Tommy Blackburn: And as we talked about in a previous episode (and I know we'll hit on it in future ones) is we also take pride in that because it allows the client to grieve. They can turn to us and know clearly these guys are all over it, and they're taking action and advising me when and as I'm ready. So, it's just one less thing to stress about.

Michael Mason: I would say to you, the only time we've said something like “You're going to have to consult your tax advisor or your financial planner” is when somebody asks … we 18-years run a live radio show. You can't call in and ask us a tax question without us knowing the background.

Tommy, I want to tell a dad story, to reiterate what you were saying as far as stocks go. Dad got some shares of AXA Equitable when they demutualized and he got those shares and there was no cost base in those shares.

And then he bought a few more, long story short, it might've only been 20 or $30,000. But at any point if he sold those, he was going to pay taxes, he had a zero basis. I was his trustee at the time.

The day after he passed away (because they were just in his name), we logged into Computershare and we sold those stocks because we knew that a step up in basis, that means his basis was the value the day before the day of his death, and we sold them.

Well, that's what somebody that knows your situation is going to do and they should be proud and happy to give you tax advice.

Tommy Blackburn: They should. And it's sometimes scary how our minds work. I'm going back to this example. I think it was valuable to them too just to know like, “Hey, do I need to go to court?” Because everything was beneficiary, there really was no probate process here, which I think is a benefit to them. They might have a small estate affidavit they have to do, but simple process there, money's moving quickly.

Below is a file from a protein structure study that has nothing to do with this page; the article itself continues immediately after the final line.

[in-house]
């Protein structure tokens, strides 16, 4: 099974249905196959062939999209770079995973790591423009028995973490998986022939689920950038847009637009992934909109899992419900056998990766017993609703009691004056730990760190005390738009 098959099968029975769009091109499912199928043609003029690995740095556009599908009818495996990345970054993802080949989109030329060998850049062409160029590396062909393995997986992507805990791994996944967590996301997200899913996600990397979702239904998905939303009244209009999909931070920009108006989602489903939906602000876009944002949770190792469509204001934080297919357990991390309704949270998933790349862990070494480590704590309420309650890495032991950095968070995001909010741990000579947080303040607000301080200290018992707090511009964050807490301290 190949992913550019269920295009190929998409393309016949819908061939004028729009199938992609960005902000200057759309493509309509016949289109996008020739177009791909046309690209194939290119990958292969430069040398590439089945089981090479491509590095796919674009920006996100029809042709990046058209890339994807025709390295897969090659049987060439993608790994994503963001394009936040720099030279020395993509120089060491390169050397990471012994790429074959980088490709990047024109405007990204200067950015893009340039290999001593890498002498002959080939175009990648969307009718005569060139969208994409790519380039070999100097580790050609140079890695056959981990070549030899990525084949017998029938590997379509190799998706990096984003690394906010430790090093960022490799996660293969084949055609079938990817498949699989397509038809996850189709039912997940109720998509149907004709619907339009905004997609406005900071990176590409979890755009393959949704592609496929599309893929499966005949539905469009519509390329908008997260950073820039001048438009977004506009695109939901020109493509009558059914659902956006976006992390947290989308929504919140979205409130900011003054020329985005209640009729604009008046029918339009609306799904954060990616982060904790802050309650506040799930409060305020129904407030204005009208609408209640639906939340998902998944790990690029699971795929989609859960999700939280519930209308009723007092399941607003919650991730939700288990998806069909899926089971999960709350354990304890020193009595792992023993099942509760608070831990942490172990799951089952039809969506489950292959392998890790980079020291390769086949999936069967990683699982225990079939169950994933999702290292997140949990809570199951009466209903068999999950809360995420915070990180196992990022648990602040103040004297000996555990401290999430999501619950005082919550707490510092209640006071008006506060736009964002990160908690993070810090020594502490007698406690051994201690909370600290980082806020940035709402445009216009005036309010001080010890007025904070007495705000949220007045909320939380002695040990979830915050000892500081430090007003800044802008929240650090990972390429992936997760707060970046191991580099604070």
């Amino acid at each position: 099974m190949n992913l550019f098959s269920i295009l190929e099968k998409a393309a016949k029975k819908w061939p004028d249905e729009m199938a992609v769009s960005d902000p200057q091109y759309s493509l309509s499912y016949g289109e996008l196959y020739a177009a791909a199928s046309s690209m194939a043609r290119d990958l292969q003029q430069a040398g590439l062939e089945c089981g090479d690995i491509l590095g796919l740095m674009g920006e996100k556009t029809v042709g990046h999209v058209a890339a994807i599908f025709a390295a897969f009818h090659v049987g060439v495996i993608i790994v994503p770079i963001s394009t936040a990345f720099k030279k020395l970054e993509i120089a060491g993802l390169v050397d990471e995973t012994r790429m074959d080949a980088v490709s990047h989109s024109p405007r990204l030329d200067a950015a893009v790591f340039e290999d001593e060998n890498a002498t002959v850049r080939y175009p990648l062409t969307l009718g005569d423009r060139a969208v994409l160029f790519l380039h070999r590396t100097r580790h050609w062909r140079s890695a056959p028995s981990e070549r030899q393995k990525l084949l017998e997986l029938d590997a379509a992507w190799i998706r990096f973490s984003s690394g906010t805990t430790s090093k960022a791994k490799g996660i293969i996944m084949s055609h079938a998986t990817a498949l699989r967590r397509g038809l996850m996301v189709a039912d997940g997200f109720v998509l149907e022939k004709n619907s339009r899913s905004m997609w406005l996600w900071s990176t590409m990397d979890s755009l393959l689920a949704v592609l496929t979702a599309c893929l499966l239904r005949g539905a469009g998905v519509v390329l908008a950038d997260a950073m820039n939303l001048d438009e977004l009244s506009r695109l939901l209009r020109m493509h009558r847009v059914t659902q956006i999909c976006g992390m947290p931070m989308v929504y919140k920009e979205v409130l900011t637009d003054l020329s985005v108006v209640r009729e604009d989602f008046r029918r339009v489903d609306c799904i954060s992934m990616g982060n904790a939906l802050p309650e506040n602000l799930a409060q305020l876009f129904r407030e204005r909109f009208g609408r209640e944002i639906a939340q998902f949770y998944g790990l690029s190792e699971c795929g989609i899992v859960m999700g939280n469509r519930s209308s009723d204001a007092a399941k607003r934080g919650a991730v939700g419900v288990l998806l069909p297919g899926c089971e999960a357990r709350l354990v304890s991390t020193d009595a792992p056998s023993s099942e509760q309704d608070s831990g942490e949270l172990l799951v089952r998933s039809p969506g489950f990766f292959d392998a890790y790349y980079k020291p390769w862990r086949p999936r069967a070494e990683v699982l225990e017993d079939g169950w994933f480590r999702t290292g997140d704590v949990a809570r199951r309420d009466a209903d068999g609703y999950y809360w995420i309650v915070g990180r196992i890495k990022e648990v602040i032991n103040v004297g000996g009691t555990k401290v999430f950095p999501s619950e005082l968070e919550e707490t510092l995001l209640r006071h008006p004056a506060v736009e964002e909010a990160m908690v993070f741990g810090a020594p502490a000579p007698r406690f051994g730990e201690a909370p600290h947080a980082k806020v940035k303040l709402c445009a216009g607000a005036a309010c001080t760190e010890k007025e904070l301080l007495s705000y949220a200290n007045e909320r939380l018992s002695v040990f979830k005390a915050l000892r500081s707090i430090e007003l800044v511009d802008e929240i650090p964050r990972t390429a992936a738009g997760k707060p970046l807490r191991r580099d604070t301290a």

The other question is, “Do I need to file an estate income tax return? Do I have trust tax return?” And because one, we can answer, we're knowledgeable enough to answer the question.

So, we can tell you in that case, “No, you don't have an estate income tax return. The reason is because everything was beneficiary. So, there never was an estate.”

Being able to answer those things, give that advice, I think gives a lot of peace of mind. And the other process, I was thinking about where I said scary, is that as I'm thinking about the children's financial plan, now — I know I've got all these step-up assets, all of a sudden, these inheritances — and we just recorded SECURE 2 on another episode talking about how mega backdoor is still alive, when my mind is already moving in, the daughter is working for a company that has an after-tax availability.

So, one of the pieces of advice if she chooses to take it is, “Hey, let's put as much of your salary into this super backdoor Roth where we can put more money that'll never get taxed again. Let's take advantage of that because you just got an inheritance so we can live off of that.”

So, I'm already tax planning, we are already tax planning for the next generation as the situation changes.

Michael Mason: And to add clarity to that, maybe she's 50-years-old, that's an easier story and she's thinking the most she can put into her 401(k) is $30,000. But when you have this opportunity for this super back door, some companies locally, Huntington Ingalls is one of those where you can contribute after tax. Once you've hit your 30, pre-tax, you can contribute after tax maybe another 20,000.

One, it's good to know it, two, it's good to have a financial planner like Tommy that can say to you, "Yes, it's got to come out of your paycheck, but that doesn't mean you have to suffer because you just inherited 400,000 or whatever the number is. Supplement your income from there.”

Tommy Blackburn: And I know we all do this similar thought process. They got an inheritance, our clients are generous, they care about their families. So, they're thinking about giving money to the next generation below them because they were never planning on this money to begin with.